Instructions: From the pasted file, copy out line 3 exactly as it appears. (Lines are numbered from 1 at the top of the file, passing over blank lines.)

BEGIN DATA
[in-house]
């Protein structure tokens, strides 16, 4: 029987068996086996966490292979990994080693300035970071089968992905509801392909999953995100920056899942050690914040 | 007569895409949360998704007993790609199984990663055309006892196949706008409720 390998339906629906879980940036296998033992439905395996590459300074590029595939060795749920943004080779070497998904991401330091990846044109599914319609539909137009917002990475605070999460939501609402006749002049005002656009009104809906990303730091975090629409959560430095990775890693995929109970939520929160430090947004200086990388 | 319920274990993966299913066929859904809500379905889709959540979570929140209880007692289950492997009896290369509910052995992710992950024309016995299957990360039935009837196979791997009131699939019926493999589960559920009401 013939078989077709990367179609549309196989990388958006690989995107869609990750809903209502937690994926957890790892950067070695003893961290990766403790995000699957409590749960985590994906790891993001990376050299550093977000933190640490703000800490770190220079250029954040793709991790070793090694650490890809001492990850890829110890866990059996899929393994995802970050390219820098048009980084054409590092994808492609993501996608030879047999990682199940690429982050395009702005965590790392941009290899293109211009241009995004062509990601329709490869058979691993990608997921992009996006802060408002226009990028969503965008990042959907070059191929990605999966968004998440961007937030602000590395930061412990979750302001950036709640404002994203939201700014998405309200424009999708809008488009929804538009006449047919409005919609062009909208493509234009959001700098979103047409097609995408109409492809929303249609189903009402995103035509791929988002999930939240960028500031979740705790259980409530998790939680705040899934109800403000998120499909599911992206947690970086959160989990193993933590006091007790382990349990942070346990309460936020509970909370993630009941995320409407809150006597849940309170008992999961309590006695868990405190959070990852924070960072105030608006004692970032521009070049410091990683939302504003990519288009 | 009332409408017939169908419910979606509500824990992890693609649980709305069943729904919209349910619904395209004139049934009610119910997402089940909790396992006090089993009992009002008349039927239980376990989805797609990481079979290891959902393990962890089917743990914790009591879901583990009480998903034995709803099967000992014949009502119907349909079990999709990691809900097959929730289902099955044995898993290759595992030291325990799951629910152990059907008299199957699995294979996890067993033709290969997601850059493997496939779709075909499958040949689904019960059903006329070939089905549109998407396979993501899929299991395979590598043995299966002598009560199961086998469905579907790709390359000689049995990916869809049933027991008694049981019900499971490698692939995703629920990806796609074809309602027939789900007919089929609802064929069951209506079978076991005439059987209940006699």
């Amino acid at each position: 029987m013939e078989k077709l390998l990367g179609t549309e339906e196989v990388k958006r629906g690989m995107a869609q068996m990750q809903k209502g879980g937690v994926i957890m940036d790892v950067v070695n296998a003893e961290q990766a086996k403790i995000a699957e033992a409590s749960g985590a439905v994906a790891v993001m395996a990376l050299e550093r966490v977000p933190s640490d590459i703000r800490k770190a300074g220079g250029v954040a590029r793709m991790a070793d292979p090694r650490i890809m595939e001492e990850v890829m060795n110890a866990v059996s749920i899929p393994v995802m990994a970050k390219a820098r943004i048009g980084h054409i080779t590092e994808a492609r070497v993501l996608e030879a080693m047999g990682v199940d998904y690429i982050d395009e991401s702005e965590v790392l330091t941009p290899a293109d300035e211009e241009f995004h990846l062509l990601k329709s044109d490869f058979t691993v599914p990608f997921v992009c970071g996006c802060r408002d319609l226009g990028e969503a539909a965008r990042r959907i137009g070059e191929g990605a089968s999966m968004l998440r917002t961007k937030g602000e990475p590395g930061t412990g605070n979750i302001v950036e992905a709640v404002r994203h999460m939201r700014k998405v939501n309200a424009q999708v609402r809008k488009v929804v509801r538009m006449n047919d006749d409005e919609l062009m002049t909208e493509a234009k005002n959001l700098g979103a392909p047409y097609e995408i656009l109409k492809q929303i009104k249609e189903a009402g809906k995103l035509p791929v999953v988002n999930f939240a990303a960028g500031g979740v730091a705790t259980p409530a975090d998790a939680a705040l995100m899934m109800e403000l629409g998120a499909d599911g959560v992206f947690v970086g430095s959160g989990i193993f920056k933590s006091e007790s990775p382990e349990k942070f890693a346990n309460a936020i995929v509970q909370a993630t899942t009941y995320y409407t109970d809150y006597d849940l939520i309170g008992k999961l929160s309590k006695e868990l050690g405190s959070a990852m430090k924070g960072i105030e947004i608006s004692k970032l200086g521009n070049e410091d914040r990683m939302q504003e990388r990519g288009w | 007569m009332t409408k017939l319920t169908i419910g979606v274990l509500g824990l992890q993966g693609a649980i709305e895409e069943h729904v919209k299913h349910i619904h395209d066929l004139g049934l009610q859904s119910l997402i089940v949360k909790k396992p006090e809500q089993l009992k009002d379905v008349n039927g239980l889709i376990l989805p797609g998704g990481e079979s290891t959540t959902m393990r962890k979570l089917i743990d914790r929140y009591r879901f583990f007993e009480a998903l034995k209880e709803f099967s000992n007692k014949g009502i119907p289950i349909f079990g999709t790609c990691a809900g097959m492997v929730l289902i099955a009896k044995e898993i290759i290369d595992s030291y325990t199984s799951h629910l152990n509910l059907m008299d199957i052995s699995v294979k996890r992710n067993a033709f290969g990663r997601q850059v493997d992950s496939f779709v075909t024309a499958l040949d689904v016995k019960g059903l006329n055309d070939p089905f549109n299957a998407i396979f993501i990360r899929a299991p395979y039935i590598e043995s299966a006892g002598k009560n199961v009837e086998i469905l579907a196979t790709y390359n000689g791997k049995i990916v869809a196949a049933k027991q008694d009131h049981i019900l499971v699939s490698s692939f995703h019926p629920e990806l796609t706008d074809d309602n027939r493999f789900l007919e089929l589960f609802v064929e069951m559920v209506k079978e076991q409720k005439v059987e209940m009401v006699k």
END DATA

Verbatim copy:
């Amino acid at each position: 029987m013939e078989k077709l390998l990367g179609t549309e339906e196989v990388k958006r629906g690989m995107a869609q068996m990750q809903k209502g879980g937690v994926i957890m940036d790892v950067v070695n296998a003893e961290q990766a086996k403790i995000a699957e033992a409590s749960g985590a439905v994906a790891v993001m395996a990376l050299e550093r966490v977000p933190s640490d590459i703000r800490k770190a300074g220079g250029v954040a590029r793709m991790a070793d292979p090694r650490i890809m595939e001492e990850v890829m060795n110890a866990v059996s749920i899929p393994v995802m990994a970050k390219a820098r943004i048009g980084h054409i080779t590092e994808a492609r070497v993501l996608e030879a080693m047999g990682v199940d998904y690429i982050d395009e991401s702005e965590v790392l330091t941009p290899a293109d300035e211009e241009f995004h990846l062509l990601k329709s044109d490869f058979t691993v599914p990608f997921v992009c970071g996006c802060r408002d319609l226009g990028e969503a539909a965008r990042r959907i137009g070059e191929g990605a089968s999966m968004l998440r917002t961007k937030g602000e990475p590395g930061t412990g605070n979750i302001v950036e992905a709640v404002r994203h999460m939201r700014k998405v939501n309200a424009q999708v609402r809008k488009v929804v509801r538009m006449n047919d006749d409005e919609l062009m002049t909208e493509a234009k005002n959001l700098g979103a392909p047409y097609e995408i656009l109409k492809q929303i009104k249609e189903a009402g809906k995103l035509p791929v999953v988002n999930f939240a990303a960028g500031g979740v730091a705790t259980p409530a975090d998790a939680a705040l995100m899934m109800e403000l629409g998120a499909d599911g959560v992206f947690v970086g430095s959160g989990i193993f920056k933590s006091e007790s990775p382990e349990k942070f890693a346990n309460a936020i995929v509970q909370a993630t899942t009941y995320y409407t109970d809150y006597d849940l939520i309170g008992k999961l929160s309590k006695e868990l050690g405190s959070a990852m430090k924070g960072i105030e947004i608006s004692k970032l200086g521009n070049e410091d914040r990683m939302q504003e990388r990519g288009w | 007569m009332t409408k017939l319920t169908i419910g979606v274990l509500g824990l992890q993966g693609a649980i709305e895409e069943h729904v919209k299913h349910i619904h395209d066929l004139g049934l009610q859904s119910l997402i089940v949360k909790k396992p006090e809500q089993l009992k009002d379905v008349n039927g239980l889709i376990l989805p797609g998704g990481e079979s290891t959540t959902m393990r962890k979570l089917i743990d914790r929140y009591r879901f583990f007993e009480a998903l034995k209880e709803f099967s000992n007692k014949g009502i119907p289950i349909f079990g999709t790609c990691a809900g097959m492997v929730l289902i099955a009896k044995e898993i290759i290369d595992s030291y325990t199984s799951h629910l152990n509910l059907m008299d199957i052995s699995v294979k996890r992710n067993a033709f290969g990663r997601q850059v493997d992950s496939f779709v075909t024309a499958l040949d689904v016995k019960g059903l006329n055309d070939p089905f549109n299957a998407i396979f993501i990360r899929a299991p395979y039935i590598e043995s299966a006892g002598k009560n199961v009837e086998i469905l579907a196979t790709y390359n000689g791997k049995i990916v869809a196949a049933k027991q008694d009131h049981i019900l499971v699939s490698s692939f995703h019926p629920e990806l796609t706008d074809d309602n027939r493999f789900l007919e089929l589960f609802v064929e069951m559920v209506k079978e076991q409720k005439v059987e209940m009401v006699k």